Supervision for qualified psychotherapists or counsellors
Interested in attachment?
Are you a qualified psychotherapist or counsellor thinking about attachment in your clinical work? It might be that it makes sense in theory, but you struggle to apply it to clinical work with clients. Perhaps you have been wondering about how to identify the different attachment styles of your clients and how that might affect the way you work with them? Or you are reflecting on how your own attachment style affects the fit between you and your client?
If you have answered yes to any of the above, why not consider attachment based supervision? This could be as an add on to your usual supervision, or as your main form of supervision.
I have been working as an attachment-based psychoanalytic psychotherapist in private practice since 2009, and over that time I have greatly valued the support of my supervisor to provide optimal psychotherapy for my clients. When I started out as a trainee with my first client, I was nervous (nay, terrified!) of being supervised. I am pleased to say that my fears were completely unfounded - the supervision I received (and continue to receive) was supportive, encouraging, challenging when it needed to be, knowledgeable, respectful and compassionate. I feel privileged to have been supported to develop my own individual clinical style and autonomy through this process.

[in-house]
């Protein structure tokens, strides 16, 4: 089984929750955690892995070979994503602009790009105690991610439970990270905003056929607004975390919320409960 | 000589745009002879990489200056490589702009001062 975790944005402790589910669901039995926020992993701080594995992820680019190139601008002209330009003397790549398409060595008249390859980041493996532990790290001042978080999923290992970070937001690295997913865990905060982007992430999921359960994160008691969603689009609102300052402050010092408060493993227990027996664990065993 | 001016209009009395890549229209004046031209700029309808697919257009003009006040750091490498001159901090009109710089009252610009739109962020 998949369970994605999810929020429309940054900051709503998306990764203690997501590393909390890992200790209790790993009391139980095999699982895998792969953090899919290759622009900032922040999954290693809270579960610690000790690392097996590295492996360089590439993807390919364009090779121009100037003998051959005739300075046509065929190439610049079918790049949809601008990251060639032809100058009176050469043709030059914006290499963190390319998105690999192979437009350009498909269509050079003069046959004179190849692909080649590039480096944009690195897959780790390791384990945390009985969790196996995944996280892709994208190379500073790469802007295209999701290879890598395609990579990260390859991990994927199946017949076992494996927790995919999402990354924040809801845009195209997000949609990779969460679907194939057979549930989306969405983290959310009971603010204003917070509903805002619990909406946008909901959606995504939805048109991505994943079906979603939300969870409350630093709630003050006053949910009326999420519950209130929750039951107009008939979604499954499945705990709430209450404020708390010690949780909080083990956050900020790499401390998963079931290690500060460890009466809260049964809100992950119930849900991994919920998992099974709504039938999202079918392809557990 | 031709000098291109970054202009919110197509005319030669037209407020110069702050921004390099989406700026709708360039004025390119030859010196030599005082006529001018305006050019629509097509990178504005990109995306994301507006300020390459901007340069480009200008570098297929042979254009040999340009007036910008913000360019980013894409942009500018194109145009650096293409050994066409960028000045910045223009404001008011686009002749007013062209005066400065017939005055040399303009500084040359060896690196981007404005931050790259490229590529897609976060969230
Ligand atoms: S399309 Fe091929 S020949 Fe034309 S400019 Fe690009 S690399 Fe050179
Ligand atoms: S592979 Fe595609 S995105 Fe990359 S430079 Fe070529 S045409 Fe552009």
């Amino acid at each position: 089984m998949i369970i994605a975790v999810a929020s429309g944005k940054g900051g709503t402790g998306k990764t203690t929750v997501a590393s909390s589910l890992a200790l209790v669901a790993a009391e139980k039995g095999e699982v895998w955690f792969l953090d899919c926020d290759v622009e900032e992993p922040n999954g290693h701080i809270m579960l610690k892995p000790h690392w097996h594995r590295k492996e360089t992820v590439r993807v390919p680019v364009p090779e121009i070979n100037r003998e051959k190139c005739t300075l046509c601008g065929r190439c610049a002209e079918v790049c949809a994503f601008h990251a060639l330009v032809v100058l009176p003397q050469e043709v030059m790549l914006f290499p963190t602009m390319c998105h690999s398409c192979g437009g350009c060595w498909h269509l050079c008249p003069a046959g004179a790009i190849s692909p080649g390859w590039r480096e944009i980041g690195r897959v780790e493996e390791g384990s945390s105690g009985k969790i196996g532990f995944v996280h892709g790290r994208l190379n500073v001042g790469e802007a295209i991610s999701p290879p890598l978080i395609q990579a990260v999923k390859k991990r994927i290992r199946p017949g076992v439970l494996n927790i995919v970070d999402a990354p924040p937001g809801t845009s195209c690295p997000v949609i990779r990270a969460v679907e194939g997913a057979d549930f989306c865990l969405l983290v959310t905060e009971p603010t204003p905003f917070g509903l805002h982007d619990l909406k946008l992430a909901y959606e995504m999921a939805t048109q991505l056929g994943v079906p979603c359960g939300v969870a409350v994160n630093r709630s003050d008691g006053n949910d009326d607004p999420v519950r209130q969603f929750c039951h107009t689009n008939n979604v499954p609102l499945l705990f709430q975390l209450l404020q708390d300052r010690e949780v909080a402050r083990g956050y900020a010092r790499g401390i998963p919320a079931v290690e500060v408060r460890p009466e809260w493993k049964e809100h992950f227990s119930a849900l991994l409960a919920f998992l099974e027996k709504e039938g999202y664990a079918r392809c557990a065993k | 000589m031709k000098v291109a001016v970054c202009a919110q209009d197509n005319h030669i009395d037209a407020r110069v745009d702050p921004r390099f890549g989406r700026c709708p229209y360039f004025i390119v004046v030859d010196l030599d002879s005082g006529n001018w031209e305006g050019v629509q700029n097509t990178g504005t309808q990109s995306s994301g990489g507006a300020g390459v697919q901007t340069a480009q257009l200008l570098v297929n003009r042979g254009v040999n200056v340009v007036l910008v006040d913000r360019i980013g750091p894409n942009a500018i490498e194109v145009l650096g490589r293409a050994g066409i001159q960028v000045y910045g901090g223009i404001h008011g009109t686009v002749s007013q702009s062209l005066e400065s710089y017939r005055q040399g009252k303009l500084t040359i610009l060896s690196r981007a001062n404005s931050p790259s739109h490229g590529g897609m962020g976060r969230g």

And now, I feel keen to support others in the same way I have been supported. To pass the baton on to other clinicians. Clinicians like you - who want to develop their skills and knowledge around working with attachment.
I work relationally, which means I recognise I bring my own subjectivity to the work, be that therapy or supervision. I love this definition of supervision because it captures how I think and work in a fantastic way:
Supervision is a “relationship about a relationship about other relationships”.
Fiscanlani (1997), cited by Fowlie, (2016)
To ensure I am properly qualified for this new role, I have begun a formal supervision training. As such, until qualified, I am offering supervision at a slightly reduced rate. My psychotherapy fee is £70-80 per session, whereas my supervision fee is £60 per session.
I feel face-to-face sessions are invaluable (although am not averse to occasional video or phone sessions if this is not possible). The frequency depends on whether this is your primary source of support or is extra to your main supervision. It also depends on your caseload - both the total number of clients you see and the complexity of presentations you work with.
Please be aware that in order to meet the requirements of my supervision learning process I need to record supervision sessions.
If you are interested, why not get in touch (via my contact page) to talk more?